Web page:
Some teachers have the luxury of a planning period, which is meant to be a time in which you develop lessons. It’s easy to lose track of this precious time, as the hour becomes a space to respond to emails, grade assignments and generally catch up on tasks.
It’s time to take back your planning period for genuine, productive lesson development. Follow this guide to make the most of your planning time.
Use Your Planning Time as a Valuable Resource
It may come as a surprise to learn just how precious your planning period is. Not all states protect this time, forcing educators to push planning into their before-school or after-school hours.
According to the Education Commission of the States, only eleven states require that part of the teacher’s workday be dedicated to planning. In Louisiana, teachers are allotted at least 45 minutes per day for planning. In Missouri, teachers are given 250 minutes per week (with 50 minutes per day recommended). Without state requirements in place, it’s up to the county or school to create planning time.
“Teaching high-quality, Common-Core aligned curriculum requires an immense amount of work and preparation,” says middle school math teacher Aaron Bingea. “Teachers want to be doing that work and spending more time prepping better lessons for kids. It’s not just teachers wanting a break.”
Educators need to take back their planning time. They need to prevent their administration from cutting into this time with meetings and other activities that distract teachers from creating engaging lessons.
“Common planning time will be debated when the time is poorly used, when meetings become disorganized and unfocused, when educators have negative experiences during meetings, and when the practice is perceived as a burdensome requirement,” says Matthew Lynch at The Edvocate. “Like any school-improvement strategy or program, the design and execution quality will usually decide the results achieved.”
By taking back your planning period, you can help other teachers in your department and school become more effective. You can share your tips so everyone improves their planning process.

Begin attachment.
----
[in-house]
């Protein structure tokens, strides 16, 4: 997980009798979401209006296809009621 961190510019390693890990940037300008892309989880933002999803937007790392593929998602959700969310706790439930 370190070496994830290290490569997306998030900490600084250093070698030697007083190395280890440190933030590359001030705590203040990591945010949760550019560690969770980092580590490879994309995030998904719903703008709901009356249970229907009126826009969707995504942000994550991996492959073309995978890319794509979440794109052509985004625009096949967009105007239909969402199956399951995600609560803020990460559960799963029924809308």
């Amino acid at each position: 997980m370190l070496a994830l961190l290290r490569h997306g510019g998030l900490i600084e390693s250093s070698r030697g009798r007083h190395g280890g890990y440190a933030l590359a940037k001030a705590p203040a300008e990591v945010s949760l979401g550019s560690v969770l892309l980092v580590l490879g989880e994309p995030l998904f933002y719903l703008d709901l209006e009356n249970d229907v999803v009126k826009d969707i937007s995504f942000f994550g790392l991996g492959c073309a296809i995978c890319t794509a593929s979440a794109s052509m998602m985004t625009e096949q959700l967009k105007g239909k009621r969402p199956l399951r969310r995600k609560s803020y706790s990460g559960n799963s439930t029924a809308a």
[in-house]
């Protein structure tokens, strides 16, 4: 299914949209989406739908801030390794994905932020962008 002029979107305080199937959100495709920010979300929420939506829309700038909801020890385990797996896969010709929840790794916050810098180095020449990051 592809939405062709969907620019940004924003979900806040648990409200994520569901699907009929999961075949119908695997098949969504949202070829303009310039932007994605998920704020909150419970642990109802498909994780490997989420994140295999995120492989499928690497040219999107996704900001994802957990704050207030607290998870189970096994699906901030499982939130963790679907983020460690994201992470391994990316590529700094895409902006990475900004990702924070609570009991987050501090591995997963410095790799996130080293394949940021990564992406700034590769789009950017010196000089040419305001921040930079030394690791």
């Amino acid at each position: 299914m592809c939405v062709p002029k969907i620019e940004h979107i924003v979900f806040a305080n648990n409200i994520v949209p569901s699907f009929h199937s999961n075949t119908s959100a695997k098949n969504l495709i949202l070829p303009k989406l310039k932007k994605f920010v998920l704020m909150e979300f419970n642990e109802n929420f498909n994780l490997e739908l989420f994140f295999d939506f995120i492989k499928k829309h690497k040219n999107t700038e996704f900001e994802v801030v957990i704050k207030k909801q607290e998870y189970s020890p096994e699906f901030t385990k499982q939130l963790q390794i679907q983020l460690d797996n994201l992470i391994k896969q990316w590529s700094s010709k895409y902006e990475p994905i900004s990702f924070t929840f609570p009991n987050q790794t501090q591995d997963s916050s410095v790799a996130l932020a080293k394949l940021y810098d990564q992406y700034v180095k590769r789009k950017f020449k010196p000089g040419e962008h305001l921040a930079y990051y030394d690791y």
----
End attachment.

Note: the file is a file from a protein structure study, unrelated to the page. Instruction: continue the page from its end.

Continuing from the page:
Set Goals for Your Planning Time
The first step toward improving your planning period is to set goals for what you want to accomplish during this time. By developing concrete tasks and a reasonable to-do list, you can plan effectively and avoid getting overwhelmed.
“If you ask a variety of teachers and administrators to define teacher effectiveness, you will hear many different interpretations,” writes educator Cassandra Washington at Teach and Take Time for You. “Our perceptions and opinions are different based on our education, experiences, school population, and expectations. However, despite our perceptions and views, we can agree that effective teaching begins with lesson planning.”
There are some existing resources for educators who want to organize their planning periods. Elementary teacher Sarah Barnett starts with a weekly planning checklist. “I have been in first grade for eight years, so I have a good idea of what needs to get done each week,” she says. “I combine that knowledge with my new planning period schedule, and create my plan.”
By assigning tasks to yourself at the start of the week, you can immediately jump into your tasks rather than spending the first part of your planning period understanding what needs to be done.